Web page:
No matter what part of the KBB sector we work in, we must all play a part in addressing the challenges that face our industry, says Damian Walters, chief executive of the BiKBBI.
As the only Government-sanctioned organisation dedicated to kitchen, bedroom and bathroom installation, for almost two decades we have represented thousands of installation businesses and installers nationwide and established and nurtured relationships with a wide network of manufacturers, suppliers, distributors, retailers and other stakeholders within the KBB industry. We have a pretty good steer on the challenges facing the sector but cannot engineer the solutions single-handedly – this needs to come from the industry, with the insight and guidance of the BiKBBI Education Committee (ESC) which recently met for the first time following its assembly in May 2023.
The purpose of the ESC is to facilitate debate on important issues facing the sector, defining areas of focus in line with industry needs, identifying goals and objectives and providing an effective forum for decision-making, and is therefore made up of board members representing all areas of the KBB sector. The committee will primarily concentrate on apprenticeships, CPD and retraining.
In recent years, BiKBBI’s focus has been apprenticeships, and rightly so. Without serious attention and investment to bring young people into our industry, the medium-term looks bleak and the long-term will almost certainly result in failure. There is now a fit-for-purpose apprenticeship in place, the Level 2 Fitted Furniture Installer apprenticeship, and we have seen strong interest to join the sector from school and college leavers following a light tough outreach project we delivered. It is now down to the industry to take ownership of the challenge and responsibility for the solution by creating opportunities for these young people. What does this actually mean?
If you are an installation business with growth aspirations or retirement plans, you might have dismissed an apprentice before based on misconceptions or dated views – but a modern apprenticeship can add significant value to your business and, with the support packages that BiKBBI has in place, it could become a very viable solution.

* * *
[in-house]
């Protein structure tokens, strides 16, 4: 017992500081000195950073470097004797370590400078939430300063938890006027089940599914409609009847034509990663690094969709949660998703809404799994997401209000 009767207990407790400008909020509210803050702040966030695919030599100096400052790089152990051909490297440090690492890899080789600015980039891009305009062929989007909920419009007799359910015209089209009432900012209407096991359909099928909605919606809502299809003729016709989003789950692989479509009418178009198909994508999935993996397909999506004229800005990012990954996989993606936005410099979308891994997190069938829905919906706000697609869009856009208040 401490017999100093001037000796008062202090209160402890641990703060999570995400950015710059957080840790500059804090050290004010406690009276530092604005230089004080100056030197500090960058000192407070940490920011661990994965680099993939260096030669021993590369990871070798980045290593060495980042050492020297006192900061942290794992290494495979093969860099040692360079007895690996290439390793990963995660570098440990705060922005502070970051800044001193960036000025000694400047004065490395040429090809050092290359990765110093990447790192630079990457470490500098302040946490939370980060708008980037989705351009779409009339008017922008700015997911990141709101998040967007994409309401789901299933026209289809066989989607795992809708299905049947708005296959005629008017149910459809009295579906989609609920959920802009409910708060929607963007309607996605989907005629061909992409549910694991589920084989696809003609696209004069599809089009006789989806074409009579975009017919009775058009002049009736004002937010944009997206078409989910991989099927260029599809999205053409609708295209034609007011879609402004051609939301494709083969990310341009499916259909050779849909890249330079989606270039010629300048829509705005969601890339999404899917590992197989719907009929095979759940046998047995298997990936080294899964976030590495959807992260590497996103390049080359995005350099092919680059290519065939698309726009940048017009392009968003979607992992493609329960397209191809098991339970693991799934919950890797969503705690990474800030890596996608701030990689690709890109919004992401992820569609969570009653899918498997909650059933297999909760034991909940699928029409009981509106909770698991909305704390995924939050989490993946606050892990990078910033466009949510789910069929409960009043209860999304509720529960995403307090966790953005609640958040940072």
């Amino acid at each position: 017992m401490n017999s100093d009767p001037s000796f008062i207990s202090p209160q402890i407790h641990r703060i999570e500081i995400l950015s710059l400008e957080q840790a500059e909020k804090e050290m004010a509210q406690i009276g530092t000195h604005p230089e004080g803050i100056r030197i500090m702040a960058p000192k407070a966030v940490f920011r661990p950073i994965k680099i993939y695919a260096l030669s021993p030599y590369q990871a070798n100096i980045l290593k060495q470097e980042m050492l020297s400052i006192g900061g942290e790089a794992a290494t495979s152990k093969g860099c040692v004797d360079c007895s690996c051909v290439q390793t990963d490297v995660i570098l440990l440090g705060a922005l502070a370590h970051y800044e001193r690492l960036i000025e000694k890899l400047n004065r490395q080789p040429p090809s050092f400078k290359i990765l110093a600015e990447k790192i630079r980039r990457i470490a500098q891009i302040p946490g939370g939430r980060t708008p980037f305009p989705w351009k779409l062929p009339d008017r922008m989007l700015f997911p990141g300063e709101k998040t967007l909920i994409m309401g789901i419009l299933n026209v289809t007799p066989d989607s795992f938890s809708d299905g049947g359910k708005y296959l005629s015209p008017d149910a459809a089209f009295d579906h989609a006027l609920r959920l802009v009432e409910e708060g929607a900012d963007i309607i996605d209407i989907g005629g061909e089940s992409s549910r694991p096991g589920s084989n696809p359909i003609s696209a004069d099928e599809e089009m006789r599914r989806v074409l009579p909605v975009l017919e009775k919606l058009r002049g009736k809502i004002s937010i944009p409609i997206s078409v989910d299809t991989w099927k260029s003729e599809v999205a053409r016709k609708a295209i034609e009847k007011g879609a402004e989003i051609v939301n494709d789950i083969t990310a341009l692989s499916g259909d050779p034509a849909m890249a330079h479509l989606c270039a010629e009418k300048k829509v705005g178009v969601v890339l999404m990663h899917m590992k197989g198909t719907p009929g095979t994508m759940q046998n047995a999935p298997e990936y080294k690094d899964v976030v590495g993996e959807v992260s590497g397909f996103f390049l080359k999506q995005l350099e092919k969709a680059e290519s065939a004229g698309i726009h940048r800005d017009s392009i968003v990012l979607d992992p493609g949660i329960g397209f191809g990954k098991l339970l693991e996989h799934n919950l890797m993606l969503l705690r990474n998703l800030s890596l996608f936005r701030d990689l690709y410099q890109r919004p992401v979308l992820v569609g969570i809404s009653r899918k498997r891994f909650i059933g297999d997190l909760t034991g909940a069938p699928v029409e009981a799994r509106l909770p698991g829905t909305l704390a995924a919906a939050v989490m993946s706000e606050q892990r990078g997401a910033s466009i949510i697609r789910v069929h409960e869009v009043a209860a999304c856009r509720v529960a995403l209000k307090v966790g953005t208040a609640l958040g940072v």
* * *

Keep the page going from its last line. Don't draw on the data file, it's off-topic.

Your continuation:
Manufacturers, retailers and suppliers may think that there is little they can do because they don’t employ an installation workforce directly, but there is much they can do to support the cause and make a difference. Ultimately, how we handle the current skills gap will impact all areas of the industry and therefore we must all do our bit. Those that don’t employ installers will have a far-reaching network of contacts that will either directly or indirectly engage with the installation community – we need you to use your network to educate and change perceptions of apprenticeships amongst installers.
But apprenticeships are not the only area of focus for BiKBBI or indeed the ESC. With an ageing workforce and declining numbers of compliant installation specialists, our industry needs to find solutions for the short to medium term too. We believe that a robust CPD programme for the sector and an active resettlement plan, in conjunction with the Ministry of Defence, could hold the key and are therefore also high on the agenda. Once again, every business within the sector should be scrutinising their approach to CPD and considering whether retraining could help not only their business, but the industry as a whole. Perhaps you are already working on a plan for your business? Maybe you have a suggestion you would like to share? You can contact the BiKBBI Education Steering Committee by emailing firstname.lastname@example.org.